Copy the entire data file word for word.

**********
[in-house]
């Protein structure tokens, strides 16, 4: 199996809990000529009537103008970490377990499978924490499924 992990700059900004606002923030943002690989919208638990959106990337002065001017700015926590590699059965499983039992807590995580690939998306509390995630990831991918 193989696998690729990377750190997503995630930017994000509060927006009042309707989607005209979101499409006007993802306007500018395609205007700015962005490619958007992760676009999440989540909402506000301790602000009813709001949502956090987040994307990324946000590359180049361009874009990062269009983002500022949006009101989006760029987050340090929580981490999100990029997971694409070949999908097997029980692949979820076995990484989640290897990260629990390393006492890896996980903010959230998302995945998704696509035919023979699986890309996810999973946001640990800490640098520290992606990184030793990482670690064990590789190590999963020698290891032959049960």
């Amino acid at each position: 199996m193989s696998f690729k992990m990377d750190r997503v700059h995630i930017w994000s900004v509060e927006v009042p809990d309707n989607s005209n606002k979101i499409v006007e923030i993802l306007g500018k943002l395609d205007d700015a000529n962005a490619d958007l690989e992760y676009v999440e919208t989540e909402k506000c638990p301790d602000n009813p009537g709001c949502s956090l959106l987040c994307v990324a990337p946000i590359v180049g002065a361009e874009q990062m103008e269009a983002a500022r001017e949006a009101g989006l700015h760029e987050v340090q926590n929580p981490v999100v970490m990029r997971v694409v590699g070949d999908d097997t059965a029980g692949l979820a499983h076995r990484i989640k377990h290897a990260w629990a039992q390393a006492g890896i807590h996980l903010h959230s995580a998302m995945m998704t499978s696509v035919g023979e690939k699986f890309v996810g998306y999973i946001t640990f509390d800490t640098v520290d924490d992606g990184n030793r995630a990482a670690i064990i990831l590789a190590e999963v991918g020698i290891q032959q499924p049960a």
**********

[in-house]
């Protein structure tokens, strides 16, 4: 199996809990000529009537103008970490377990499978924490499924 992990700059900004606002923030943002690989919208638990959106990337002065001017700015926590590699059965499983039992807590995580690939998306509390995630990831991918 193989696998690729990377750190997503995630930017994000509060927006009042309707989607005209979101499409006007993802306007500018395609205007700015962005490619958007992760676009999440989540909402506000301790602000009813709001949502956090987040994307990324946000590359180049361009874009990062269009983002500022949006009101989006760029987050340090929580981490999100990029997971694409070949999908097997029980692949979820076995990484989640290897990260629990390393006492890896996980903010959230998302995945998704696509035919023979699986890309996810999973946001640990800490640098520290992606990184030793990482670690064990590789190590999963020698290891032959049960």
């Amino acid at each position: 199996m193989s696998f690729k992990m990377d750190r997503v700059h995630i930017w994000s900004v509060e927006v009042p809990d309707n989607s005209n606002k979101i499409v006007e923030i993802l306007g500018k943002l395609d205007d700015a000529n962005a490619d958007l690989e992760y676009v999440e919208t989540e909402k506000c638990p301790d602000n009813p009537g709001c949502s956090l959106l987040c994307v990324a990337p946000i590359v180049g002065a361009e874009q990062m103008e269009a983002a500022r001017e949006a009101g989006l700015h760029e987050v340090q926590n929580p981490v999100v970490m990029r997971v694409v590699g070949d999908d097997t059965a029980g692949l979820a499983h076995r990484i989640k377990h290897a990260w629990a039992q390393a006492g890896i807590h996980l903010h959230s995580a998302m995945m998704t499978s696509v035919g023979e690939k699986f890309v996810g998306y999973i946001t640990f509390d800490t640098v520290d924490d992606g990184n030793r995630a990482a670690i064990i990831l590789a190590e999963v991918g020698i290891q032959q499924p049960a």